In Battambang artist Chea Sereyroth’s new exhibition, "Mohuntakray" (“Disaster”), cars float down rivers, atomic bombs detonate in huge mushroom clouds and lonely survivors wander through wastelands.
The scenes, taken from disasters worldwide including the 2011 Japanese earthquake and tsunami as well as the recent flooding in northeast Cambodia, are intended to shock viewers into caring about the environment, according to the 24-year-old artist.
He believes the 10 hand-painted pieces represent a possible future for Cambodia if the country continues on its current course.
“The artwork is about the environment and problems such as climate change,” Sereyroth said in a Skype interview from Battambang.
“The people in Cambodia at the moment don’t know or care about these problems.”
A graduate of the arts program at Battambang’s Phare Ponleu Selpak arts centre, Sereyroth now works in the institute’s graphic design unit.
"Mohuntakray" – which opens at Phnom Penh’s Romeet Gallery on Friday night – is his first solo exhibition.
He said that he painted the works using his bare hands and fingers with sawdust, mud and acrylic paint on raw canvas.
“I use my hands so that I can be closer to the artwork,” he said. “When there’s nothing in between, my ideas go straight from me to the work.”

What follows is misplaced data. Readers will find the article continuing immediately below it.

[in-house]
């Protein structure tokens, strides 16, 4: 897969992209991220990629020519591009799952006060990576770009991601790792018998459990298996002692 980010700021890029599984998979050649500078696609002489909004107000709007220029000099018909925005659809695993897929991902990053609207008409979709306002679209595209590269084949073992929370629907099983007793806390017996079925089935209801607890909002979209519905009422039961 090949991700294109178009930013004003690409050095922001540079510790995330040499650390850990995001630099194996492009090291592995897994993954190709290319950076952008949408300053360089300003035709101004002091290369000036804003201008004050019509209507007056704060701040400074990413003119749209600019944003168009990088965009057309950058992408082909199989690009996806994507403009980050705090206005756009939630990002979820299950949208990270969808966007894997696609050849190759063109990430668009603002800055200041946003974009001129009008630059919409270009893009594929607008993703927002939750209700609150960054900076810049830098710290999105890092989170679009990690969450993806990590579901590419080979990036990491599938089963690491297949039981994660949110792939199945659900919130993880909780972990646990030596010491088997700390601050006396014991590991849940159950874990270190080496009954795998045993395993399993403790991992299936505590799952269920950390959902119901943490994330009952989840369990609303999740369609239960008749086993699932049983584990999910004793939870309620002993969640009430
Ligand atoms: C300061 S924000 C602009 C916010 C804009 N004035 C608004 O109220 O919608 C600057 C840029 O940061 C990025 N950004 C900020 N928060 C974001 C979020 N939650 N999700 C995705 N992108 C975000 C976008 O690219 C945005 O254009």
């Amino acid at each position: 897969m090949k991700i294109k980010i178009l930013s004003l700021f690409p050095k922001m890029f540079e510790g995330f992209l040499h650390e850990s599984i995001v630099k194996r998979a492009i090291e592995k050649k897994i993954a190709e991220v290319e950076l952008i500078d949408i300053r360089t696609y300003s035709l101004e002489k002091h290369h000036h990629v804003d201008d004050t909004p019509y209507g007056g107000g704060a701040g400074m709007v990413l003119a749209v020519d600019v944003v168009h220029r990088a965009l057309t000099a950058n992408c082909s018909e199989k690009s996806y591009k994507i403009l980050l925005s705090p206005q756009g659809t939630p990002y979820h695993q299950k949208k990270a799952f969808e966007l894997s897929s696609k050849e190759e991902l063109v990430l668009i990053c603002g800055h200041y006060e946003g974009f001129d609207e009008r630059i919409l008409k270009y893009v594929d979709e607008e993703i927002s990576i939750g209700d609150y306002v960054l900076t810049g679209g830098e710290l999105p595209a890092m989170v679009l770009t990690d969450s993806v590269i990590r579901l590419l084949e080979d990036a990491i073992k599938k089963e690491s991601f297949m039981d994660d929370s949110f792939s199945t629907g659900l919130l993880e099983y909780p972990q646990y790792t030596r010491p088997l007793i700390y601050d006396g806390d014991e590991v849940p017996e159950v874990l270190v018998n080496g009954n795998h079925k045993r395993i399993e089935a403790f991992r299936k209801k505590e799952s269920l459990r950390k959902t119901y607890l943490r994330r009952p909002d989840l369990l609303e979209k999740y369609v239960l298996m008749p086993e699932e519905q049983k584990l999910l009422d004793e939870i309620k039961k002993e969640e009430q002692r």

Sereyroth’s has had works featured in several group shows, and three of his earth-toned paintings depicting life under the Khmer Rouge were selected for exhibition at last year’s Singapore’s SPOT ART festival, a high-quality, Asia-wide juried art event for artists under 30.
“The other artists at the festival were really nice and the artworks there were wonderful and inspiring,” he said.
Sereyroth had already been considering making a series of artworks about environmental concerns, but it was after returning home from the festival that he was really was struck by the difference in Cambodia and Singapore’s attitudes to nature.
Singapore was spotlessly clean and tidy while rubbish and detritus were strewn everywhere in Cambodia.
In Singapore – a city-state – there were no natural environmental features. Instead, the residents built artificial waterfalls and parks with trees.
“Here we have waterfalls and trees and parks but we don’t care about them and destroy them,” Sereyroth said.
Sereyroth said he was worried about issues such as the impact of industry, logging, energy production and land development, while events such as last year’s Battambang floods and cyclone in the Philippines also influenced the artworks.
He said he used simple, powerful images that he thought would best convey his message, as well as large canvases so the works would have a greater impact.
He added: “I want the audience to feel sad and understand and think about the problems.”
“I hope the audience understand my idea and tell other people.”
Mohuntakray opens on Friday night at Romeet Contemporary Art Space, #34E Street 178, at 6:30pm and will run until June 15.